Eight months after they heard arguments in Fisher v. University of Texas, the justices on the U.S. Supreme Court finally issued a ruling Monday in the affirmative action case. The decision was anticlimactic, given the interest in the closely watched case. There was no broad judgment. Instead, the justices decided, 7-1, to send Fisher back to a lower federal court for further review.
The court did not decide whether UT’s admissions program is constitutional, and it reaffirmed the support for diversity it expressed in Grutter v. Bollinger, a 2003 Michigan case. But the court also narrowed considerably the standards by which Grutter can be met.
Justice Anthony Kennedy, writing for the majority, said racial preferences in college admissions are constitutional if “no workable race-neutral alternatives would produce the educational benefits of diversity.” So what the Supreme Court wants the 5th U.S. Circuit Court of Appeals to consider is whether UT has met that narrow standard.
UT says it follows the court’s reasoning in Grutter and that it’s necessary to consider race to achieve diversity in some programs or majors where diversity is lacking. Justice Ruth Bader Ginsburg was the lone dissenter in Fisher and argued that UT already had shown it met the court’s standard for using racial preferences.
(Justice Elena Kagan had recused herself from the case, hence the ruling by eight justices rather than the usual nine.)
Abigail Fisher, the 23-year-old plaintiff in the case, told American-Statesman reporter Ralph Haurwitz on Monday that she’s “grateful to the justices for moving the nation closer to the day when a student’s race isn’t used at all in college admissions.” Her view of the court’s incremental ruling might be right, but it’s also can be said that Edward Blum, a 1973 UT graduate whose Project on Fair Representation sponsored Fisher’s lawsuit (Blum’s group is also behind the Alabama case challenging the Voting Rights Act; a decision in that case could come Tuesday), did not find in Fisher the symbol of reverse discrimination he thought he had found.
That’s no surprise. It always has been hard to see how her race cost Fisher admission to UT. Hers was a case the Supreme Court never should have accepted, and the court’s decision to send the case back to the lower court acknowledges that assessment to some degree.
Fisher did not graduate in the top 10 percent of her Sugar Land high school class and thus did not earn automatic admission to UT under the school’s 10 percent rule. Instead she was one of an estimated 16,000 applicants competing for about 1,275 slots open to students who graduated outside the top 10 percent.
To decide which of the students competing for the available spots to admit, UT considered an applicant’s high school grades and standardized test scores. Fisher’s high school GPA was 3.59, according to court records, and her combined SAT math and verbal scores were a less-than-stellar 1180 out of 1600. UT also considered an applicant’s extracurricular activities, work experience, socioeconomic status and, yes, race, in limited circumstances.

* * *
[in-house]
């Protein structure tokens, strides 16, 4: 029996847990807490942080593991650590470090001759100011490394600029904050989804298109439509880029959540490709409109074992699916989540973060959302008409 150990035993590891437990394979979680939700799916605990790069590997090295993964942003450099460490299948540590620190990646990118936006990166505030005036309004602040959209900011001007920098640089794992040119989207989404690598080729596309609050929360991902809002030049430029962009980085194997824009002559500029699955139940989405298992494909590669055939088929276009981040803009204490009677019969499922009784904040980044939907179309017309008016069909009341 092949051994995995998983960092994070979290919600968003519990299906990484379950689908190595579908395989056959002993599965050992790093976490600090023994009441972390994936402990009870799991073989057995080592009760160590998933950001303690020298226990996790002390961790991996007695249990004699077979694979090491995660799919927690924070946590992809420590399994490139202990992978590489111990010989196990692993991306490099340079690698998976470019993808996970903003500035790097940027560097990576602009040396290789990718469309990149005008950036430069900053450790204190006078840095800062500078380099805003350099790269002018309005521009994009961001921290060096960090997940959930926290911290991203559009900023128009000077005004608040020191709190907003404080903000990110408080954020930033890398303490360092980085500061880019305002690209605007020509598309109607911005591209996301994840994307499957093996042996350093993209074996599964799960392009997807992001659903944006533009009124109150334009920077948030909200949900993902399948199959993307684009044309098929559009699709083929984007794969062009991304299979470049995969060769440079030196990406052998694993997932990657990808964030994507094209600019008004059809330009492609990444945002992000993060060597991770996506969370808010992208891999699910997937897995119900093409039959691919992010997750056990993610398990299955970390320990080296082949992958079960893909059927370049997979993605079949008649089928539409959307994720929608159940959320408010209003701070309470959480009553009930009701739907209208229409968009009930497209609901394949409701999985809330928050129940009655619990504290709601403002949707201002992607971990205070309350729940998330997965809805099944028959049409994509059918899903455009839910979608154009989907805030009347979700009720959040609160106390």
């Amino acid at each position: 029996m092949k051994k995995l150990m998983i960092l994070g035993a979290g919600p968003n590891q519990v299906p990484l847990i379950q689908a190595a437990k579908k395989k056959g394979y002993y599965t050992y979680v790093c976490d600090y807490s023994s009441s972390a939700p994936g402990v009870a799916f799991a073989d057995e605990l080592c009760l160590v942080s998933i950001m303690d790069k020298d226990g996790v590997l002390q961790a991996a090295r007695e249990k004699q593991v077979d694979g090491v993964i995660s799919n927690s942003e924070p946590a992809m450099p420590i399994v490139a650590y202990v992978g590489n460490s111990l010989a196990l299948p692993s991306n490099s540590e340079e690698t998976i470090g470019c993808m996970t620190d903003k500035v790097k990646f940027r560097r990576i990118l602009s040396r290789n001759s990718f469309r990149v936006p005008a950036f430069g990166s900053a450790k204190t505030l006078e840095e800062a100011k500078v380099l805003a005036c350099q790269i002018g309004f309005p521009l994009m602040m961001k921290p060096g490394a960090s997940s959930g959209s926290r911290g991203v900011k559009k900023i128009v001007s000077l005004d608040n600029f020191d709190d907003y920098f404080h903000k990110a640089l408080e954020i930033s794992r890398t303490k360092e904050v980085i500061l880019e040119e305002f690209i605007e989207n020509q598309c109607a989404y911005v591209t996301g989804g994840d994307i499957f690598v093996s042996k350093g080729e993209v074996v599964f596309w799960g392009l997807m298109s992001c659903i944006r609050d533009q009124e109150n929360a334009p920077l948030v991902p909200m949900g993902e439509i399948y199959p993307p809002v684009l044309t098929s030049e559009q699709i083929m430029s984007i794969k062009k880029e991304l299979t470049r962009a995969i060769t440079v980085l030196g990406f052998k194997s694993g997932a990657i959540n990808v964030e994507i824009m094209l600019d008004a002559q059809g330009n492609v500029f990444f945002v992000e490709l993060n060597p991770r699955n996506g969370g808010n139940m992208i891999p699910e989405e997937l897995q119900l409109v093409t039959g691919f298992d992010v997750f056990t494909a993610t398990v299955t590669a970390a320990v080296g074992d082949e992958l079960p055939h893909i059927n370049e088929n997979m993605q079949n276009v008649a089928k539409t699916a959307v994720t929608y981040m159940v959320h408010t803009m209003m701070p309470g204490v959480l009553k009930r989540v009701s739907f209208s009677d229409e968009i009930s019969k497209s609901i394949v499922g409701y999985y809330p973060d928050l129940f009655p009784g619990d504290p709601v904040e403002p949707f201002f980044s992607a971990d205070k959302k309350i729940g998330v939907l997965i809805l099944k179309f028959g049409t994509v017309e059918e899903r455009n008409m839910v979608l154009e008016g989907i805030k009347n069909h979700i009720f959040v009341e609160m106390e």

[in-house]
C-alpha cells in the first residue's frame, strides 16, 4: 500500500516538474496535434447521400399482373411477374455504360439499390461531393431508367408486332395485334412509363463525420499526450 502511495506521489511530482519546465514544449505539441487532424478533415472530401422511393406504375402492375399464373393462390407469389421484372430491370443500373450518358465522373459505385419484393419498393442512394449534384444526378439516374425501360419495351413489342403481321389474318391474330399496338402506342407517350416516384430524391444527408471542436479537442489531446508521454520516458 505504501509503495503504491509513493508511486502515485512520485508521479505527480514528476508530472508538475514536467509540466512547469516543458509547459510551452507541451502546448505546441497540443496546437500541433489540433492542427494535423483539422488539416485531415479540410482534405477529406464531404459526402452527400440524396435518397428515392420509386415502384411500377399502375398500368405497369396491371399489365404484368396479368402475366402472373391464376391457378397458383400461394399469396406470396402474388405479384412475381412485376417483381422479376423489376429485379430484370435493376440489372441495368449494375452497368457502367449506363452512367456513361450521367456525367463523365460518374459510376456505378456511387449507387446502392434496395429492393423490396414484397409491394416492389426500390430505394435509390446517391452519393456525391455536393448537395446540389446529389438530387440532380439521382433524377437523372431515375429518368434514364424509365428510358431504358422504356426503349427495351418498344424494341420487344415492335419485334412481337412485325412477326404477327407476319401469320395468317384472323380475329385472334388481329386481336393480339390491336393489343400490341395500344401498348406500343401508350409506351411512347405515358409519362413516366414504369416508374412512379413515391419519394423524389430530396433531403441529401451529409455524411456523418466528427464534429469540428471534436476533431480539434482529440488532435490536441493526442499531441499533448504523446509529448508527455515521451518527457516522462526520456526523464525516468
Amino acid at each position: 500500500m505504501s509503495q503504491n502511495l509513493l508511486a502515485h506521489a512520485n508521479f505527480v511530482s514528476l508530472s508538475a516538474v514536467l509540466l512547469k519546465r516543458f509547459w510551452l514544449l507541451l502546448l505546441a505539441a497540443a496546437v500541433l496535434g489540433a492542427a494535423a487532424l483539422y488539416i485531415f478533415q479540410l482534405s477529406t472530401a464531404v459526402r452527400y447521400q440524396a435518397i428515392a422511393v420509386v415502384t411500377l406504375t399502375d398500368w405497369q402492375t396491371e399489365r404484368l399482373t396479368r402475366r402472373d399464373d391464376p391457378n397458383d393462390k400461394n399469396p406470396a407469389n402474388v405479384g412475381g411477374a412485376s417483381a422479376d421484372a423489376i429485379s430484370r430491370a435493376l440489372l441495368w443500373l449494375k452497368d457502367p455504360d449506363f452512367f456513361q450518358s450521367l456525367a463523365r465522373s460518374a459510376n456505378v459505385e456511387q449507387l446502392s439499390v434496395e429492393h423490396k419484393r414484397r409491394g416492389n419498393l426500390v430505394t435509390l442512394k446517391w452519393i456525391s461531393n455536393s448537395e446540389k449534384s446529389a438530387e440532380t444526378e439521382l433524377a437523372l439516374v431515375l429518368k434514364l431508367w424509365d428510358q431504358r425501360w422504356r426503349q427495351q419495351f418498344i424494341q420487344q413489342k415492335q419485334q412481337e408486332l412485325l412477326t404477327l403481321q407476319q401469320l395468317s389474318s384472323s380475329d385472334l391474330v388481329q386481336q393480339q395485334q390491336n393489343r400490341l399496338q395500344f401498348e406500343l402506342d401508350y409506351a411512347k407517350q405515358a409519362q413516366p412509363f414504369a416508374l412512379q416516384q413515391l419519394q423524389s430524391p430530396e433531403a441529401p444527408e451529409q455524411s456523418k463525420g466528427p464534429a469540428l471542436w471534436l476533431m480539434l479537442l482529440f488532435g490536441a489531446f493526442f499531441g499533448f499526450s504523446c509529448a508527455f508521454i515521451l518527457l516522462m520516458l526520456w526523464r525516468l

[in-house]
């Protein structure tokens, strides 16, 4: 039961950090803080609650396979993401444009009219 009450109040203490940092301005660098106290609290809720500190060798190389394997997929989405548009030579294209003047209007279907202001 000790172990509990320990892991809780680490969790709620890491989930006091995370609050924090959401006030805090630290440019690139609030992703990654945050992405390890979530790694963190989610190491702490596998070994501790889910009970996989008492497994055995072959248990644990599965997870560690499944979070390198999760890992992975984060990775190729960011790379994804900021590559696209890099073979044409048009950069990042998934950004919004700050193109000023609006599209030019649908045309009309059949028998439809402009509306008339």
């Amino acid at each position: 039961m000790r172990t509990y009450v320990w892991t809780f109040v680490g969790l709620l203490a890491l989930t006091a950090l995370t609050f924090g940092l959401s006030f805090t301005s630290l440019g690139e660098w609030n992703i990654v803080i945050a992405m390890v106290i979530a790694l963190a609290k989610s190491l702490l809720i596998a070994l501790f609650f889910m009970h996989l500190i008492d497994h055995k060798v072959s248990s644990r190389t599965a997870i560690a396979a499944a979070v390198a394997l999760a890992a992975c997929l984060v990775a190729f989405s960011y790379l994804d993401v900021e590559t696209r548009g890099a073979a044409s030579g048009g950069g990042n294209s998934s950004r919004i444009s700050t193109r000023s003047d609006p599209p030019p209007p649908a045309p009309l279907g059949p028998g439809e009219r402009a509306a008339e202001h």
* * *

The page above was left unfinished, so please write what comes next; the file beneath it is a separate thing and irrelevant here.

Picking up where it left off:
Fisher’s case presumes that UT made way for a minority student who did not deserve to be admitted more than she deserved to be admitted, but the record points to UT denying Fisher entry because of her academic record, not her race. As we’ve noted in previous editorials, and as Haurwitz, ProPublica’s Nikole Hannah-Jones and others have reported, court documents show that one black and four Hispanic applicants with scores lower than Fisher’s were allowed into a provisional admission program, but so, too, were 42 white students with scores equal to or lower than Fisher’s. Meanwhile, 168 black and Hispanic applicants who had scores equal to or higher than Fisher’s were denied admission into the program.
Last, the university offered Fisher the chance to transfer to Austin her sophomore year if she attended another UT school her freshman year, earned 30 credits and maintained a 3.2 GPA. She turned down the offer, enrolling at Louisiana State University instead. She graduated from LSU in May 2012 and now works in Austin as a financial analyst.
Fisher’s racial discrimination suit against UT initially was joined by Rachel Michalewicz, a 2008 graduate of Hays High School. Countless students find themselves rejected by their first-choice schools. Rejection is hard and disappointing, but success awaits elsewhere. Fisher successfully attended LSU. Michalewicz attends law school at Southern Methodist University. Michalewicz dropped her case against UT and moved on. Fisher, with no meaningful remedy available to her now that she’s graduated, should have done the same.
Next term, the Supreme Court has agreed to review Schuette v. Coalition to Defend Affirmative Action, a Michigan case involving a statewide referendum that allows universities to eliminate the use of race in college admissions. Fisher’s case lingers, but if a sweeping ruling against affirmative action is to come, it will come from Schuette.